Canada’s Eugenie Bouchard is making plenty of waves at the Australian Open. 1 Ana Ivanovic on Tuesday to reach the semi-finals — a Canadian first — and has her own cheering section nicknamed the “Genie Army.” [np_storybar title=”Eugenie Bouchard first Canadian woman to reach Australian Open semi-finals with win over Ana Ivanovic” link=” “If there’s more attention, well, that’s a good thing.” Not all the attention has brought positive results, though.
Bouchard was asked a question in the wake of the biggest win of her career that drew accusations of sexism.
“You’re getting a lot of fans here,” Channel 7’s Samantha Smith said of Bouchard’s rising celebrity status in a courtside interview. “And they want to know, if you could date anyone in the world of sport, of movies — I’m sorry, they asked me to say this — who would you date? There were also some boos from the Genie Army, which usually delivers stuffed animals as tokens of their affection.
” Smith asked as Bouchard giggled, appearing uncomfortable. “I will create luggage space,” she said of her new menagerie.
1 Novak Djokovic made certain he would not be felled by the same fate in the Australian Open men’s decider.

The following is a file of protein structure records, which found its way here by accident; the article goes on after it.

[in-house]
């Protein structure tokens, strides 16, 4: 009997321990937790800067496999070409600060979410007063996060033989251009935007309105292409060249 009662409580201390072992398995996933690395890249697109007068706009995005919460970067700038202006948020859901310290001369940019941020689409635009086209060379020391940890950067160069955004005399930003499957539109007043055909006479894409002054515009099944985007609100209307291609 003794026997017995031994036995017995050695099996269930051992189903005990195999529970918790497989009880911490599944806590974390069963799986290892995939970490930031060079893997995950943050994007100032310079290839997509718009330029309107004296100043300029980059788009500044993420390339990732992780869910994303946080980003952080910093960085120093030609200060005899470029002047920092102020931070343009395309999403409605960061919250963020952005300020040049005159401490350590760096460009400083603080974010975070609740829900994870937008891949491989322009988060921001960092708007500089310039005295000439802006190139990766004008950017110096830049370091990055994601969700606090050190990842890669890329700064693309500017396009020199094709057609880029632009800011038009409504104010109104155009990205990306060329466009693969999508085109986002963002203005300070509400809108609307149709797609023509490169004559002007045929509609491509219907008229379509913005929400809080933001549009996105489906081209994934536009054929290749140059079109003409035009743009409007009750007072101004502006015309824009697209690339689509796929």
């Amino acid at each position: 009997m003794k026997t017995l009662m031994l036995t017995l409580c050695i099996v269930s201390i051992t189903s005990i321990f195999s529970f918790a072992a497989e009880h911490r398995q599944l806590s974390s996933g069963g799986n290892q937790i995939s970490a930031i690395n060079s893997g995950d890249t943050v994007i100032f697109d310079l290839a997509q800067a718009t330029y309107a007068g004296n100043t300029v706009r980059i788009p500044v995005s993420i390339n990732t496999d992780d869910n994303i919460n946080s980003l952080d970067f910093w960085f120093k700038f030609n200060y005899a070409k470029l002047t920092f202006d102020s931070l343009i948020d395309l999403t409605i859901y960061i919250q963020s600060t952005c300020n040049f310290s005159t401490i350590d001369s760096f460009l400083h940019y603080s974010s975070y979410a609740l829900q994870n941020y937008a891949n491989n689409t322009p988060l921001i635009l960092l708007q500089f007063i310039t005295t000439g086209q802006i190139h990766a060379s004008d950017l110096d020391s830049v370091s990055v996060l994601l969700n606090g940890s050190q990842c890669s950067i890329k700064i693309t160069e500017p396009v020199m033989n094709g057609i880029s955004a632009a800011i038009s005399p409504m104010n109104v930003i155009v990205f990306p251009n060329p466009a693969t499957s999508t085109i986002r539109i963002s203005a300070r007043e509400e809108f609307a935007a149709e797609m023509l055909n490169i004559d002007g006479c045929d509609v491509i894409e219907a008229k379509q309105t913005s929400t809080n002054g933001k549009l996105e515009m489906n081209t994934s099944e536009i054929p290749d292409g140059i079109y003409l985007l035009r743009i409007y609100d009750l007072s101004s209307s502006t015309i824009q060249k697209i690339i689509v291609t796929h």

Djokovic, 28, continued his dominance in men’s tennis with a hard-fought yet decisive triumph over world No.
Now, appearing in her very first Australian Open, she’s become the first Canadian to reach a major semi-final since Carling Bassett at the U.
MELBOURNE, Australia – Twenty-four hours after heavy favorite Serena Williams went down in the women’s final, world No.
There was to be only one more Grand Slam semi-final appearance in her career, at Roland Garros last year, when a glorious opportunity passed her by when she was beaten by Lucie Safarova.The 20-year-old Serb and new world No 1 had played in three of the previous five Grand Slam finals and was being talked about as the next great superstar of women’s tennis.Larry Scott, the then chief executive of the Women’s Tennis Association, pointedly referred to Ivanovic as a “very glamorous, stylish and personable figure”.“Laundry, garbage, cleaning,” Novak Djokovic said on his arrival in Britain this week when asked how he had been gearing up for Wimbledon, which starts on Monday.“I needed some time off – more mentally rather than physically.I regrouped, spent some time with the family and got my thoughts off tennis.” Meanwhile, Roger Federer, Rafael Nadal and Andy Murray, the three other members of the so-called “Big Four” of men’s tennis, have been warming up in time-honoured fashion by playing in tournaments – and winning.Tennis has come to expect the unexpected from one of its most remarkable champions. He studies Eastern medicine, practises meditation and at Wimbledon often visits a local Buddhist temple. He has published his own book, Serve to Win, in the form of a self-help lifestyle guide, complete with exercise routines and recipes based around the gluten-free diet which turned his career around.